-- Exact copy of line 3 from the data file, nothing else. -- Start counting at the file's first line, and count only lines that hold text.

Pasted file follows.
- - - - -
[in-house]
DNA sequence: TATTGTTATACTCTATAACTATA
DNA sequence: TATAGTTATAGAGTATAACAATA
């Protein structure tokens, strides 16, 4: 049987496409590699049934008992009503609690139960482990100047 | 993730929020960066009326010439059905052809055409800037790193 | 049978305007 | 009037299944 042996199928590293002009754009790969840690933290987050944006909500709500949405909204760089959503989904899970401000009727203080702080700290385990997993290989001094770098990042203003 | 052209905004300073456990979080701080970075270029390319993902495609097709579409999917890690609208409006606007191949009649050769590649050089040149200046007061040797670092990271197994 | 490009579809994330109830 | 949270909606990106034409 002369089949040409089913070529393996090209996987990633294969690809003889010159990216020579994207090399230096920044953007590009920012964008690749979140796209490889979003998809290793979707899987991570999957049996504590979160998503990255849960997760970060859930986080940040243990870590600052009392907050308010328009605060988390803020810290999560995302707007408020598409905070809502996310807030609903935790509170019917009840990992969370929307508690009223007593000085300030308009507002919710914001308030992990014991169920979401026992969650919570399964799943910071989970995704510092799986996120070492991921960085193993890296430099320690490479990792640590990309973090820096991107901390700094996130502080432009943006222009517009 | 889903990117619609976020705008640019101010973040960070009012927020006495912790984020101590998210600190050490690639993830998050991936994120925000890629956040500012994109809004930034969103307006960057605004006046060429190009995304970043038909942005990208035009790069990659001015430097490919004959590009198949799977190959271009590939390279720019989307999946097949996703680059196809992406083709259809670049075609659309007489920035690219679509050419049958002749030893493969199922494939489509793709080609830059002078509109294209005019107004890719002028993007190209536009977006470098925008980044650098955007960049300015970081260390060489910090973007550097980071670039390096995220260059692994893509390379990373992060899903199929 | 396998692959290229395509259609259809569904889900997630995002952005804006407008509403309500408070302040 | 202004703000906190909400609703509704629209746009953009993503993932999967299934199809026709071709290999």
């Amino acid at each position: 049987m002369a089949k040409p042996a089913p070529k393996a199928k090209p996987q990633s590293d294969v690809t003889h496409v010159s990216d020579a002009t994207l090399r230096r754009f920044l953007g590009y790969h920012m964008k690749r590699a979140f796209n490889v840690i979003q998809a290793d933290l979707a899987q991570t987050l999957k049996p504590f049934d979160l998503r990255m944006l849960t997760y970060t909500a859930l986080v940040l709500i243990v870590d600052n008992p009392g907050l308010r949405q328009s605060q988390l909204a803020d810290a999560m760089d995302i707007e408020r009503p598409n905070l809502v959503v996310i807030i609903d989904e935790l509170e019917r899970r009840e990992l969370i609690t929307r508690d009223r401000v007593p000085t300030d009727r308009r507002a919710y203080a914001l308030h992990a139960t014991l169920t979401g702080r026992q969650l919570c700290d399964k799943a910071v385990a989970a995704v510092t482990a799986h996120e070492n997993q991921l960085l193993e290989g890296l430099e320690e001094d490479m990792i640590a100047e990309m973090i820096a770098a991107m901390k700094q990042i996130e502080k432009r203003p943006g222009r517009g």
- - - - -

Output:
DNA sequence: TATAGTTATAGAGTATAACAATA